August 2, 2015
Senator Kirk; a compelling lesson in overcoming
Senator Mark Kirk started his political career in my living room in 1999 with a run for the Republican primary. I had never been much involved in political on goings up until that point. A chance meeting with Mark some months earlier, had very much impressed me. Beyond fitting the stereotypical role of a “glad-hander”, it was clear that he actually spent time studying and learning about the issues that he cared about. I felt strongly that he deserved my support. His encyclopedic knowledge served to provide a sturdy foundation for a subsequent voting record that put him dead center of the Congressional pack. His independent posture has on certain issues that we have not agreed on, left me disappointed. His adamant refusal to at times discuss those decisions, has more than once left me fuming. But Mark Kirk is, and has always been a man who though politically agile, is and continues to be, a legislator who remains fundamentally driven from his core. Having sat with him on numerous occasions during his recovery at The Rehabilitation Institute of Chicago, I have witnessed a fighter who has clung to life with a tenacity beyond comprehension. Beyond clinging, he has, against all odds, gone on to re-mount and to and to the extent permitted by his disabilities, risen, where most others would understandably have crumbled.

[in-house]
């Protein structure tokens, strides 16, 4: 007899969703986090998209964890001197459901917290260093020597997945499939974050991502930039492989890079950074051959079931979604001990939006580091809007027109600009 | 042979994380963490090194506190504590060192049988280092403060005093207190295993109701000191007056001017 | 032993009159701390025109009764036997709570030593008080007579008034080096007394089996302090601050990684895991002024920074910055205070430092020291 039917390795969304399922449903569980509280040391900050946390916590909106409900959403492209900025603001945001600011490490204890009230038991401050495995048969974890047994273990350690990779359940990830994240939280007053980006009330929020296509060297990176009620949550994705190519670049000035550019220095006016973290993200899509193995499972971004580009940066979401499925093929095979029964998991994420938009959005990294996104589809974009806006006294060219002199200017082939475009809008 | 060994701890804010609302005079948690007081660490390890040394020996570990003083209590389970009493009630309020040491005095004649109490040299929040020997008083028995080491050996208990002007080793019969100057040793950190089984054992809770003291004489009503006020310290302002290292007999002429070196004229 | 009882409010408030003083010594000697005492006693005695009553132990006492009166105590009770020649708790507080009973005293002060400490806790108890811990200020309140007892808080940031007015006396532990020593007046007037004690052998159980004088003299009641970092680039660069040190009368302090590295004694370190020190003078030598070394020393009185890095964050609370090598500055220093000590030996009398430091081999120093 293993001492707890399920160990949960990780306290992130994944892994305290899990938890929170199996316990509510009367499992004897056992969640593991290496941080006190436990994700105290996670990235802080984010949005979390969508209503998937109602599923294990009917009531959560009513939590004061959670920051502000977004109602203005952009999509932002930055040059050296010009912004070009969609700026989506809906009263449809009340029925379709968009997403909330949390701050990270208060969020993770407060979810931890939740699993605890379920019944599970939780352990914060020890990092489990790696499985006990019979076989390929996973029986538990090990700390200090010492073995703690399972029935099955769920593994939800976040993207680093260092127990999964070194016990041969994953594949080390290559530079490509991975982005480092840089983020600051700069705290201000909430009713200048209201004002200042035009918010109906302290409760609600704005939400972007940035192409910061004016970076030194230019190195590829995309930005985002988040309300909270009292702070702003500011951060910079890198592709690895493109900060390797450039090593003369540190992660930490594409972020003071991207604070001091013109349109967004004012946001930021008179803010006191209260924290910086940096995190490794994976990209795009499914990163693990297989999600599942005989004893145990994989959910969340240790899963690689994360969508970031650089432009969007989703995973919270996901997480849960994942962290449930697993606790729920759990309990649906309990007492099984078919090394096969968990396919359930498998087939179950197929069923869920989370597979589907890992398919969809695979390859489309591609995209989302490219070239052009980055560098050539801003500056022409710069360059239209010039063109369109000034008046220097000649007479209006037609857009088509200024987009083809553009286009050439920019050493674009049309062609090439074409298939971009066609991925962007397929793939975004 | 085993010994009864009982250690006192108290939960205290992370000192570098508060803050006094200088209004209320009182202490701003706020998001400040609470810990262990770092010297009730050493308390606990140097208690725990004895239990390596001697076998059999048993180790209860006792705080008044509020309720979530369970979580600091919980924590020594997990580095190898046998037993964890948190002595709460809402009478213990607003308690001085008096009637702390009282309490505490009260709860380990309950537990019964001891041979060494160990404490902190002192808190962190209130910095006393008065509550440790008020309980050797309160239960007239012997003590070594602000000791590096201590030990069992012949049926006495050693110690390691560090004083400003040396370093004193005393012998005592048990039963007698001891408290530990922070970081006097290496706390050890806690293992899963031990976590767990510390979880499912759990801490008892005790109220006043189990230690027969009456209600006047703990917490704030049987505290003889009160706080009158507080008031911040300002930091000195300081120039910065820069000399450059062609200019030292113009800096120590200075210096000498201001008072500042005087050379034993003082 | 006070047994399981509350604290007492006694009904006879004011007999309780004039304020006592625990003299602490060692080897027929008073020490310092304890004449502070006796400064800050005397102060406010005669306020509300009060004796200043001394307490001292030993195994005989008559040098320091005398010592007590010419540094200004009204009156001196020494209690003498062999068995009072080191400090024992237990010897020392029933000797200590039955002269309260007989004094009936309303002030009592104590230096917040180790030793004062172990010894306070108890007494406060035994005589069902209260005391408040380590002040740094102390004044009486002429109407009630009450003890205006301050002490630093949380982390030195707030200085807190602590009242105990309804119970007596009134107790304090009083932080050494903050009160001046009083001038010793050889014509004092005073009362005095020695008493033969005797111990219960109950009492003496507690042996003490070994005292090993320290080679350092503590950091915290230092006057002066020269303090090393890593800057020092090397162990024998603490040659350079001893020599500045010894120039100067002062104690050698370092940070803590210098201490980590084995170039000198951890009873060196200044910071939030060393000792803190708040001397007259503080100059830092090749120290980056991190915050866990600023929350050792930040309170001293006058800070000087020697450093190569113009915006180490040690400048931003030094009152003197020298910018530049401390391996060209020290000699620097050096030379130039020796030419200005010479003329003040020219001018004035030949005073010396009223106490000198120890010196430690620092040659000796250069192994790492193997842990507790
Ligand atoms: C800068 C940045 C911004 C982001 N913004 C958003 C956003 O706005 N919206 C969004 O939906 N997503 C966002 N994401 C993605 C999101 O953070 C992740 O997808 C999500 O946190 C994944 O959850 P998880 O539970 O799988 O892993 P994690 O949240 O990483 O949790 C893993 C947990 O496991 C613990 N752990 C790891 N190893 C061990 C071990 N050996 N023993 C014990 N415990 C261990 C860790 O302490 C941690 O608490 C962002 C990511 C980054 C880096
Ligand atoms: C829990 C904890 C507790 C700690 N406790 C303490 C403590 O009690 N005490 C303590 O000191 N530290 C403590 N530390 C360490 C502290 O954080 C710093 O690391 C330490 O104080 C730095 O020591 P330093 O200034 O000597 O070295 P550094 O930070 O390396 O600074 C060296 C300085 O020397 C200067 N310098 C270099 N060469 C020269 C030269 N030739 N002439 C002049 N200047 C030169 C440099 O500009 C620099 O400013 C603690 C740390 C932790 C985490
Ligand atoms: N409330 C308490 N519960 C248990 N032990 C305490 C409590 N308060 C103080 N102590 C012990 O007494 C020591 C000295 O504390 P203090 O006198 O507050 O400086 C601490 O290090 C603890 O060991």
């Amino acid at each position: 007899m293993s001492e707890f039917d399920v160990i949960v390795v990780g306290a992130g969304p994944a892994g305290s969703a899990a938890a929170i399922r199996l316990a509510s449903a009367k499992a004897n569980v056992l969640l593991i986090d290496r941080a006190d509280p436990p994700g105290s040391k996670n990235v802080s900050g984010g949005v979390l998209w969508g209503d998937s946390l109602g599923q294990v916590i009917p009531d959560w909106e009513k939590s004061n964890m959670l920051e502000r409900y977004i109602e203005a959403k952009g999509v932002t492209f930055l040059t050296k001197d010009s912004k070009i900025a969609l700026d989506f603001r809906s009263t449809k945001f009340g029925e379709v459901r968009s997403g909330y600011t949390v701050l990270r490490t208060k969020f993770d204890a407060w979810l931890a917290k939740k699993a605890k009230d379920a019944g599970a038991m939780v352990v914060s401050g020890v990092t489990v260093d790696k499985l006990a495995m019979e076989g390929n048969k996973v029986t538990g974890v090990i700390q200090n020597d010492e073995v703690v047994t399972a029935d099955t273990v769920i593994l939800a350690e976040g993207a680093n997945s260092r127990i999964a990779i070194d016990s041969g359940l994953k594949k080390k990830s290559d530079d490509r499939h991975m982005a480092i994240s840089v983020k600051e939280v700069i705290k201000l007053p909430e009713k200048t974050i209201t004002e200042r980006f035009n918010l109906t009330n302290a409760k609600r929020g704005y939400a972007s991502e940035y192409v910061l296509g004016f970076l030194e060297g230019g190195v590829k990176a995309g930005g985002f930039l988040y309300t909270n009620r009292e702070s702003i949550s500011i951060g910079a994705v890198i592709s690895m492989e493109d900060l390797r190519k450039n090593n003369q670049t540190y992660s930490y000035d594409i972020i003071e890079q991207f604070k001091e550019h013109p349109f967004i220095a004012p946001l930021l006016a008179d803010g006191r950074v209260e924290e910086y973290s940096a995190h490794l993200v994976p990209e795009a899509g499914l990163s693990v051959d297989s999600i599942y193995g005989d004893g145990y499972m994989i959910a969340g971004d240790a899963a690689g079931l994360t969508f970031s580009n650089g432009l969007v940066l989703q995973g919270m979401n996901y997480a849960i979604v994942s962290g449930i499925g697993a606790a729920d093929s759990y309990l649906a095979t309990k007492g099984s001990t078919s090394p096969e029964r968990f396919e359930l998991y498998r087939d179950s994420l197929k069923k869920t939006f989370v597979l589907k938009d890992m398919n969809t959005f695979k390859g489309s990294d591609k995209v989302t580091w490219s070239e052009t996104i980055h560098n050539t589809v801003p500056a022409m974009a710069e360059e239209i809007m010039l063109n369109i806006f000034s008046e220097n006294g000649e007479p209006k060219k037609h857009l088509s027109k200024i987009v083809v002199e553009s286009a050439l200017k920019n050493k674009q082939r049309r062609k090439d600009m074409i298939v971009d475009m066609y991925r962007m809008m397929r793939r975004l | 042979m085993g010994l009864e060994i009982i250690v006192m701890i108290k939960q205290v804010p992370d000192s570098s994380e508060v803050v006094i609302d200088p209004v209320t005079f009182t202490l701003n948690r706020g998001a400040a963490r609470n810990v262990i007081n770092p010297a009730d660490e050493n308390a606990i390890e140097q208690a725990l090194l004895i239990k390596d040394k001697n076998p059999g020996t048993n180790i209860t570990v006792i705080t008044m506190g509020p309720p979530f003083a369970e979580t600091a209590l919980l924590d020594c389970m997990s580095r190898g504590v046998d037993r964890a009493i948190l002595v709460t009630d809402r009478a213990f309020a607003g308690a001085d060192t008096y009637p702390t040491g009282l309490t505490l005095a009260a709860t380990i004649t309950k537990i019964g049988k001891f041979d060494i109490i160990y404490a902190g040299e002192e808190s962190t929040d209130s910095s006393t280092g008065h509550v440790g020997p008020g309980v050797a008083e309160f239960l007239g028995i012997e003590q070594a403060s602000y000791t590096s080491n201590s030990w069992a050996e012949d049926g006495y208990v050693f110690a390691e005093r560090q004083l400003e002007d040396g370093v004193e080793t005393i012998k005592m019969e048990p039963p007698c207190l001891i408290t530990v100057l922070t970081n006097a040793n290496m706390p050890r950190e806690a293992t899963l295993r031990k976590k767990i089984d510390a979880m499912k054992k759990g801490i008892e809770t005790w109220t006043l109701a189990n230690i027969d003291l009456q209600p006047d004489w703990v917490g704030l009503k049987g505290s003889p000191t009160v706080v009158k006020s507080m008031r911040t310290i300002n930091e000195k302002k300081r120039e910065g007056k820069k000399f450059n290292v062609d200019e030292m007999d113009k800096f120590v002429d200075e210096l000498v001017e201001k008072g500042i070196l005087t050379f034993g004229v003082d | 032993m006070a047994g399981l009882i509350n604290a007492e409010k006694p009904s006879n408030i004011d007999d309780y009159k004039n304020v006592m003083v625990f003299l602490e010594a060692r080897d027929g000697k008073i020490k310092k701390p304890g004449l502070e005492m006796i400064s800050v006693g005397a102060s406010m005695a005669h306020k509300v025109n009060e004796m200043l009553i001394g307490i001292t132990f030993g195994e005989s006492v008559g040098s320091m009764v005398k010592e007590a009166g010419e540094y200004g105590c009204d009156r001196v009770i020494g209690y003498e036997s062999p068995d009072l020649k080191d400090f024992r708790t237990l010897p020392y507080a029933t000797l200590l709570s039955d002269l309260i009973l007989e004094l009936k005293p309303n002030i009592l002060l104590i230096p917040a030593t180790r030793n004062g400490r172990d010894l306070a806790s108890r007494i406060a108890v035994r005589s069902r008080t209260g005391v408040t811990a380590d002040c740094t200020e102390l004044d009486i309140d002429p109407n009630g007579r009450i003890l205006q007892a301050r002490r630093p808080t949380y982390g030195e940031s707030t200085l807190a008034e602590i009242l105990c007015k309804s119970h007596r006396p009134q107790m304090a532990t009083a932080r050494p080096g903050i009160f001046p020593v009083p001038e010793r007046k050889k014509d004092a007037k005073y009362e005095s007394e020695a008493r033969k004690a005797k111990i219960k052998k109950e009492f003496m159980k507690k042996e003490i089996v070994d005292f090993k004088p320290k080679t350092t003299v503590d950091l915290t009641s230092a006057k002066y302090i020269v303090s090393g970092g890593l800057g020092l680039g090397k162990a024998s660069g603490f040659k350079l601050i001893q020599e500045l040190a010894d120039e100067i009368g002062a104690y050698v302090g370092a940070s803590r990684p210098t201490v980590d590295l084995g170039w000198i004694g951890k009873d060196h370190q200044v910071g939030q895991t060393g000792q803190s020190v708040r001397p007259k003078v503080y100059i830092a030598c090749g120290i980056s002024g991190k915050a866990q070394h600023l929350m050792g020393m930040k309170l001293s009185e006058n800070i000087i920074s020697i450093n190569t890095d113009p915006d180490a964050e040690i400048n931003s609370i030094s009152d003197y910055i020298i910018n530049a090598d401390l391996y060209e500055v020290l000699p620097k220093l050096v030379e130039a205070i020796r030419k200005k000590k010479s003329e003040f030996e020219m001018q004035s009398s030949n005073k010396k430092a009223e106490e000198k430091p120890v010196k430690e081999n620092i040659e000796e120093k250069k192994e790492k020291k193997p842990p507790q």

Senator Kirk’s mental file cabinets remain intact. He knows who he is and how he got to where he is and what he needs to do in order to stay true to his beliefs. What is not intact however are certain social filters, which even before the stroke(s) were of questionable sensitivity. Now aggravating that condition, is an iron-clad will which while well serving him to overcome his crushing disabilities, has also turned him into a steel rod of sorts. “Bro without a ho” made me, and others who have been rooting for the Senator’s courageous return, cringe with embarrassment for him. Though perhaps the crescendo of gaffes to date, this diminished process of filtration has been a question of on-going concern. I am not sure that I would have spoken to the press as Ron Gidwitz did, but neither will I deny what for a period of some years has been a topic of anguished debate. Anyone who has observed Senator Kirk will tell you that he is no longer a political gazelle. He is physically neither moving around as has used to, and on top of that he will on occasion say things that would topple a person of lesser fortitude.
The real question before us concerns not Senator Kirk’s ability to effectively uphold the interests of his constituents but rather the tolerance of the voter for packaging that may at times be cumbersome to work with. Let’s not fool ourselves. The Senator will slip again; and maybe several times after that. But at his core he remains who is has always been and most importantly, where he could have retired on both a Naval and a Congressional pension, he has chosen instead to continue a career of public service regardless of the fact that walking from his kitchen to his living room takes more effort and stamina than a trip to the gym does for any of us. That fact alone deserves respect and humble consideration.
Andrew D. Lappin